An article about a French ad-tech company that is bucking the industry’s gloomy trend, is another example of ad trends around the world. Again, this company—Criteo SA—has adapted to a changing advertising world, and is making 26 percent profits in a declining market. The company buys ad space on more than 16,000 websites—including Facebook and Google—and then resells it to retailers. Unlike most of its competitors, it only makes money when consumers actually click on it. In other words, only when there are results. Talk about pressure to make sure you know what you’re doing.
The last news-ed page of the section has two articles. One is about how creative ad agencies are having to shake up their old-school models. Example: the huge DDB Worldwide agency (Doyle Dane Bernbach) is reinventing itself to create more and better content faster and cheaper. What? That can’t be done, but they are trying to do it. That’s the pressure all companies are facing. DDB has created a “flex” approach or model to break down barriers between departments, collaborate with outside partners more effectively, and embed their clients earlier in the creative process. No more six-month creative planning; create a new campaign overnight.
The last article focuses on what the media call “The creative.” The author says too often these days everyone gets caught up in the data, the medium and the demographics and forgets about what we should be producing—stories about our products and how the consumer will benefit. She suggests that agencies tell the whole story using multiple media and methods. For instance, a fundamental story of Macy’s is its Thanksgiving Day Parade. But she doubts that it would be approved if it was proposed today. “Anywhere the brand shows up,” she says, “is an opportunity to tell the story.”
There are some terrific graphics, too, which the Wall Street Journal does so well. One asks: “Is digital advertising missing the mark?” The general answer is “Yes. People don’t want to be interrupted, and they think that most ads don’t apply to them. Another graphic shows that the number of people using AdBlock Plus is increasing dramatically. “The many faces of media consumers,” gives mini-profiles of six people, including one who reads two dailies and four community newspapers. Bless him.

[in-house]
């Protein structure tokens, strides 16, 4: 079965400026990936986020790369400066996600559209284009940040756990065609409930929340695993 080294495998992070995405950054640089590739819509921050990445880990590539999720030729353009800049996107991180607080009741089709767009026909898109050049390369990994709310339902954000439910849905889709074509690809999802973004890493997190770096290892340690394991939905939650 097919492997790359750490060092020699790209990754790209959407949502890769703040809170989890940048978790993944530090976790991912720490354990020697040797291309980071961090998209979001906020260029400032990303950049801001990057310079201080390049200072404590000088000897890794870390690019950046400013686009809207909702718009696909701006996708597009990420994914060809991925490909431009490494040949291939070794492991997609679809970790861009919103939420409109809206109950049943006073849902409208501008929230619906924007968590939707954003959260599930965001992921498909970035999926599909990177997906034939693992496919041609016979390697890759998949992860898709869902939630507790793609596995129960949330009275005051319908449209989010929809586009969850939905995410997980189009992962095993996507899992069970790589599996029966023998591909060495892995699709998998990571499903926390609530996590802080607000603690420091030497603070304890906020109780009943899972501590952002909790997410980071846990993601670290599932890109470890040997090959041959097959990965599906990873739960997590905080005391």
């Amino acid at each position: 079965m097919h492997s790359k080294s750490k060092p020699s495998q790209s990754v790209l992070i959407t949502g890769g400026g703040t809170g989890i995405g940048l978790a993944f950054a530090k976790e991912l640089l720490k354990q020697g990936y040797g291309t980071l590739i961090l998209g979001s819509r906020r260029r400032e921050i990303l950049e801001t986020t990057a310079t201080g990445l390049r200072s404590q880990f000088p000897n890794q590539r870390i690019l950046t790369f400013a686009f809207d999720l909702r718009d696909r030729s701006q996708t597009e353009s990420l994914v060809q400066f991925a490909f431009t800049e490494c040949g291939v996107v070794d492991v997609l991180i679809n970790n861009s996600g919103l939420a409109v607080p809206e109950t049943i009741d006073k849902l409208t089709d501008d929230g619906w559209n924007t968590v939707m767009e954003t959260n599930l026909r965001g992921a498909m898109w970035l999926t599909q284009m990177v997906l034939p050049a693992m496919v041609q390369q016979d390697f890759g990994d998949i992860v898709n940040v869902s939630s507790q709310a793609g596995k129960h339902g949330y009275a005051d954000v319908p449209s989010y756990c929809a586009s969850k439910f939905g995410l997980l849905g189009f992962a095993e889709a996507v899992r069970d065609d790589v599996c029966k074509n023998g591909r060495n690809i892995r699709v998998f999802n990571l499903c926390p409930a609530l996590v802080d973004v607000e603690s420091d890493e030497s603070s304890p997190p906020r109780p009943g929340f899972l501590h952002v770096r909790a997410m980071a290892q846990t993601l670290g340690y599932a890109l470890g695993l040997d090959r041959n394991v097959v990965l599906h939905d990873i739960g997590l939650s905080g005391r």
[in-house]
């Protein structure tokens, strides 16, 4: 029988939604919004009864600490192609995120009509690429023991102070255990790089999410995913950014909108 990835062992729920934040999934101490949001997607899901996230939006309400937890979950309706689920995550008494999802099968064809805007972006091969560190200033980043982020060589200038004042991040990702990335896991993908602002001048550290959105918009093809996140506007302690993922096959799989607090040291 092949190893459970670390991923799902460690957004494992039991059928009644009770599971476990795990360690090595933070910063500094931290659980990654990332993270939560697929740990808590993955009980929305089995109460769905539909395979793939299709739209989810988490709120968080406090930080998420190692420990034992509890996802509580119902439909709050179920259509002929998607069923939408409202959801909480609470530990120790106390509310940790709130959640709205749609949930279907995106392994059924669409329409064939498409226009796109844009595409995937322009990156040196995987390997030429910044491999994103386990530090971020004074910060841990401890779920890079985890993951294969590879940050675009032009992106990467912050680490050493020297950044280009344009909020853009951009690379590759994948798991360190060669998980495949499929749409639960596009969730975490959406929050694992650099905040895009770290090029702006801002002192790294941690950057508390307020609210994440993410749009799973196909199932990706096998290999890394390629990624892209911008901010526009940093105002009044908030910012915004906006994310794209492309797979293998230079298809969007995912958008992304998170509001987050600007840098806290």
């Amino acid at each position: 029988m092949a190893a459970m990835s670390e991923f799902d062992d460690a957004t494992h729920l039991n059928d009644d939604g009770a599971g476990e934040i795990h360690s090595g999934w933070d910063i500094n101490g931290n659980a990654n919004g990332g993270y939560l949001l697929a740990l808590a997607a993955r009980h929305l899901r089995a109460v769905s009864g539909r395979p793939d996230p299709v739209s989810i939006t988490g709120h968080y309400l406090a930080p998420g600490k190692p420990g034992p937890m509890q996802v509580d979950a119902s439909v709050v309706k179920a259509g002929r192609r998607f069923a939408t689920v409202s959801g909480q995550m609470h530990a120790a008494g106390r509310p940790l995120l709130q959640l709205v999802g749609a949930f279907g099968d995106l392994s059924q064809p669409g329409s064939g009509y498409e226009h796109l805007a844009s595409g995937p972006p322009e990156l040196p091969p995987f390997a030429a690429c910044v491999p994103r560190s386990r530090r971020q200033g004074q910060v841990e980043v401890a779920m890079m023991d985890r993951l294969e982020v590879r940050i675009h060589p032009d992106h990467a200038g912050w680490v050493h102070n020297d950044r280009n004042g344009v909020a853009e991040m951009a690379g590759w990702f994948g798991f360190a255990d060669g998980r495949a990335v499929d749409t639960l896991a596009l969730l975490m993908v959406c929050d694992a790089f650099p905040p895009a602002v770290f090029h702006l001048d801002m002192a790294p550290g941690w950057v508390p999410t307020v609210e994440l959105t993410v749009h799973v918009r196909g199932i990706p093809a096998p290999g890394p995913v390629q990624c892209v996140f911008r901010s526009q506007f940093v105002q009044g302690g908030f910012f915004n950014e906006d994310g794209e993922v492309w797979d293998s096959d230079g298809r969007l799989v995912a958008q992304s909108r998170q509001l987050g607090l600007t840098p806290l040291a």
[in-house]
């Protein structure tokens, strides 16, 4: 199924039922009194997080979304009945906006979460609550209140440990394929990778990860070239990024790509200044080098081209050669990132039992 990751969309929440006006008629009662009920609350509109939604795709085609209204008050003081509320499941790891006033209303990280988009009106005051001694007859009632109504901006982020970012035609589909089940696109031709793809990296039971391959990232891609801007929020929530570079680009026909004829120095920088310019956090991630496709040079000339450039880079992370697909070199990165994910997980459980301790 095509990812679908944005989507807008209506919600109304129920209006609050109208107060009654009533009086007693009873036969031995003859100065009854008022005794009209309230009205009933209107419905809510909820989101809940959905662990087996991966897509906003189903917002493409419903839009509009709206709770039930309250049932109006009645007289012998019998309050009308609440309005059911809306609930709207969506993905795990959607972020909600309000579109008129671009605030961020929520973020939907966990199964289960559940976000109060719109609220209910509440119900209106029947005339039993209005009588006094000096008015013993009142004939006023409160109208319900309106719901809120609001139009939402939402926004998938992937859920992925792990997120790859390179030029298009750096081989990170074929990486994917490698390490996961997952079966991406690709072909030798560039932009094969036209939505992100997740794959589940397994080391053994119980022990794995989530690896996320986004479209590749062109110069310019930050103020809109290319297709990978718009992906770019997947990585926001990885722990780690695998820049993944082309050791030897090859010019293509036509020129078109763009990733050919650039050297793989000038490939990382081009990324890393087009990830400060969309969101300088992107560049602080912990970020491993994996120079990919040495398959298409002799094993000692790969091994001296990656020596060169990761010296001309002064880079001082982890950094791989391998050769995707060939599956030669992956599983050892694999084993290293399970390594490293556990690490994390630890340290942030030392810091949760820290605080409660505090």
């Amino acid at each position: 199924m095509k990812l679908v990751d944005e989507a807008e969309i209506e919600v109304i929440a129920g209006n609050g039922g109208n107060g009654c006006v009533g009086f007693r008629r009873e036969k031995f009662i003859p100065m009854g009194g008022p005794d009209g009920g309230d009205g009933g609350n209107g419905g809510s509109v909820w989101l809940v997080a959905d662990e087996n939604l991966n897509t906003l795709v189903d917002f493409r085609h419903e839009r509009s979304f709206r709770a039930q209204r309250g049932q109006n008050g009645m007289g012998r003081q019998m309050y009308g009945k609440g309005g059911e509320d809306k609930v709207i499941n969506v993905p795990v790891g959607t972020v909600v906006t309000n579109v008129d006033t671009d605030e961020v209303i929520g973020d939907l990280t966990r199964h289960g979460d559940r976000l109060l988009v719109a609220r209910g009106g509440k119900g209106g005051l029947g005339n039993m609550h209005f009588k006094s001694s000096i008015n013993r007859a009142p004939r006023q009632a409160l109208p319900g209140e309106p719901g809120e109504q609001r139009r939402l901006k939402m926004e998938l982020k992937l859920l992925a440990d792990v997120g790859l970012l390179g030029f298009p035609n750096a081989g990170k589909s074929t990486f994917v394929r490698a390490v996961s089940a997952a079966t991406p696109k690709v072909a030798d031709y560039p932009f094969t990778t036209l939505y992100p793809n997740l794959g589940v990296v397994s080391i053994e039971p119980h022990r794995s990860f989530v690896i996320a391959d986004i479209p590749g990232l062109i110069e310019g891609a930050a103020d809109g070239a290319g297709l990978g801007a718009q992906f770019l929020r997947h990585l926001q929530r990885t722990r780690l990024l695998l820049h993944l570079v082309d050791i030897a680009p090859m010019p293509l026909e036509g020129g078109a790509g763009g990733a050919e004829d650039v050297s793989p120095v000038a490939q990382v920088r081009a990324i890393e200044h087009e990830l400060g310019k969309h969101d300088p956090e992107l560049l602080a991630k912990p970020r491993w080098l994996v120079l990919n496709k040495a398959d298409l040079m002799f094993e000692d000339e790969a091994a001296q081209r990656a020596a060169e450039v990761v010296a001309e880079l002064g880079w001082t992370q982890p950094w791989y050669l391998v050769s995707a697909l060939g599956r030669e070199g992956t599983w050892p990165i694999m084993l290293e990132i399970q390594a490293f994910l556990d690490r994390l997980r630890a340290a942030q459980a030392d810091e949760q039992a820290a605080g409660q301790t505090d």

Oh yes, because the section is about advertising, who advertised in it? In the eight broadsheet pages, there was one quarter-page ad (for “Simulmedia”); and three full-page ads: for “neustar” (Smart solutions for the connected world); for ”CMONewsletter” (a new Wall Street Journal product); and for “hulu” (come TV with us).
I am a bit disappointed (but not surprised) that the special section did not give more space to more traditional media. But that doesn’t mean we can’t learn and act from what is included.
So what does all this mean for community newspapers? 1. Seek out and use market research data. It’s out there; you have to look for it. 2. Read widely, subscribe, attend conventions, network, be aware. 3. Keep up with social media and use them to your best advantage. Educate yourself. 4. Be aware of changes and demands of ad agencies you work with. Ask questions. 5. Pay closer attention to the content of all your ads. Make it relevant to daily lives. Tell benefits. Make people look forward to your ads as much as the news-editorial content. 6. Be prepared to reinvent yourself and restructure to stay relevant. 7. Consider reinventing your ad department. Become “Marketing Consultants” instead of “Ad Space Salesmen.” (Or, as I used to tell my lecture audiences, “Don’t have the title ‘Ad Picker-Upper.’”) Suggest buying a trade show space at the county fair, not just buying an ad in your county fair section. 8. BE ALERT! (We need more lerts.) © Dennis Schick 2016
Dennis Schick retired in 2004 after 25 years as executive director of the Arkansas Press Association. He is still an active journalist, writer and newspaper reader and observer. He lives in North Little Rock, AR.